Provost's Advisory Committee on Global Research and Education
2006 Heiskell Award Winner: Internationalizing the Campus
Nomination submitted by: Dr. Peter Stearns, Provost
Speaking on how to achieve results as transformational as those at George Mason University, Provost Peter Stearns is encouraging. “You’ve got to invest a little bit,” he says. “It doesn’t require massive investment, but we do have to provide something to support the work of the faculty, to free them to develop meaningful programs.”
Since its inception in 2000, George Mason’s Provost’s Advisory Committee on Global Research and Education has made outstanding progress. Mason’s list of successful strategies includes five core commitments: (1) programming for a new Global Assembly to stimulate ideas and collaboration on global themes; (2) seed money for grant writing; (3) funds for international travel and conferences on a competitive basis; (4) top-up funds to encourage faculty to engage in international teaching, exchange, and research; and (5) encouragement of deans and directors to identify and hire faculty with impressive experience in international teaching and research.
The Committee established four major initiatives that have transformed the institution:
Global Initiatives and Support
Three new staff positions now support a growing number of programs and resources. These initiatives include the Center for Global Studies, a research center comprised of more than 75 associate faculty members, and The Global Assembly, an annual meeting of faculty with global interests. Both encourage multidisciplinary research and cross-disciplinary collaboration, and both are supported by a new global programs coordinator. A new international grant writer has secured funding for several projects, including Undergraduate International Studies and Foreign Language Program (UISFL) funding from the U.S. Department of Education. A new director of China initiatives has forged partnerships with several institutions. One program now links Mason with seven Chinese universities and will expand in the future.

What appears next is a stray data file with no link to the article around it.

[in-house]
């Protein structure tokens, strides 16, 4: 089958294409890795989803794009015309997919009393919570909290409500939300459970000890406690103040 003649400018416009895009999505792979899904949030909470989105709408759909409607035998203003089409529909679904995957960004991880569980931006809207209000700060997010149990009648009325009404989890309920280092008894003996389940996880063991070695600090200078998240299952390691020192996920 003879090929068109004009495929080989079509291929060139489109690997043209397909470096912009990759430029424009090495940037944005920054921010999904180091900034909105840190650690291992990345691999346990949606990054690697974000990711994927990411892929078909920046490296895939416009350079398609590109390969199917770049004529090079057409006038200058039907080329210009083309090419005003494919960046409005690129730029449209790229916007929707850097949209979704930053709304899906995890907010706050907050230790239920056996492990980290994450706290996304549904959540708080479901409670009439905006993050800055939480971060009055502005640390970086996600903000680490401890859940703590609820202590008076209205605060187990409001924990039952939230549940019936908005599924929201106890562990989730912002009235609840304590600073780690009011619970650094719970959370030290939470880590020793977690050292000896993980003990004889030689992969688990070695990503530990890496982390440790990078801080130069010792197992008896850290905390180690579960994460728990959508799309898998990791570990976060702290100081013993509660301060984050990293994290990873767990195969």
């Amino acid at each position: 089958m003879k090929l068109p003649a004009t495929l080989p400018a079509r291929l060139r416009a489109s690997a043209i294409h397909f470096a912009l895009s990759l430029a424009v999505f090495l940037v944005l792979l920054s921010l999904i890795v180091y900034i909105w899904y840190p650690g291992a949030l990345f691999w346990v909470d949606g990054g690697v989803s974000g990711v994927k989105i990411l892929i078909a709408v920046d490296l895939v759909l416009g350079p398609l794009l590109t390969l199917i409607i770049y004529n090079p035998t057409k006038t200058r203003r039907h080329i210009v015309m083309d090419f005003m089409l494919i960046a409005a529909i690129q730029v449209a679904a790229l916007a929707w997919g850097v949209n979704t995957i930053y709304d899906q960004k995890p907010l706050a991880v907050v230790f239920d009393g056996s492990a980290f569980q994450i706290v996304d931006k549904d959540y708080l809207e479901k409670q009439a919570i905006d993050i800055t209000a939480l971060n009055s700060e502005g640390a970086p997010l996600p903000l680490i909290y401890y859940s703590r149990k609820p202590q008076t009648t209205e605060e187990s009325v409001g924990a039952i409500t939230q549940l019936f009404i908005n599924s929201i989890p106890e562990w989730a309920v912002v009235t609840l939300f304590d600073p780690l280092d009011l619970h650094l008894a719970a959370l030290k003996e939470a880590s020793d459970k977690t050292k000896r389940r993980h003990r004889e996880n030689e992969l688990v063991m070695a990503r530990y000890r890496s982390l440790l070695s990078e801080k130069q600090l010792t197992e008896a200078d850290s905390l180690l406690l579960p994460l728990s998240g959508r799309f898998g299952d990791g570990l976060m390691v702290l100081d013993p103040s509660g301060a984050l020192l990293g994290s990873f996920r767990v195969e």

Internationalization of the Undergraduate Curriculum
Created in 2001, a new general education requirement in “Global Understanding” ensures that all Mason undergraduates are exposed to international learning. Two Title VI UISFL grants from the U.S. Department of Education are funding Chinese, Arabic, and upper division languages courses, as well as new faculty hires, development workshops, and courses in Central Asian Studies.
Changes also include a new Global Affairs major and a variety of interdisciplinary minors. Study abroad and intern abroad offerings now include the Global Humanitarian Action Program and the Summer Institute on International Development.
George Mason University’s partnerships continue to grow. In fall 2006, Mason will open a campus in Ras-Al-Khaimah in the United Arab Emirates, its first campus outside of the United States. In 2005, Mason was also among the latest U.S. universities to formally join the US-China 1-2-1 Joint Academic Program, bringing American and Chinese universities together to offer dual degrees to Chinese students who would otherwise not have access to U.S. education. The School of Public Policy began offering an M.A. in organizational learning and change management in Bangalore, India in spring 2005, and Mason’s English Language Institute in Jakarta, Indonesia began operation in 2004.
Services and Support for International Students
Administrators at Mason work to integrate international students into campus life, recognizing their value in enhancing learning for all. Named by Princeton Review as the ‘most diverse’ university in 2005, Mason’s international students represent 127 different countries.
Students seeking free English language training find an active English Language Institute that offers support and training to nearly 300 international students each year.
Housing options also help integrate international students into campus life, bringing American students with global interests into the same halls as their international peers. New on Mason’s campus, the Phi Beta Delta International Honor Society brings together students and faculty with international experience. Since its founding in 2001, Mason’s Phi Beta Delta has inducted 369 students, 70 faculty members, and 19 staff.
The Advisory Committee’s newest initiative sensitizes staff members across campus to cross-cultural issues and the particular needs and concerns shared by many international students. This small investment should yield positive results for both the students and future recruitment.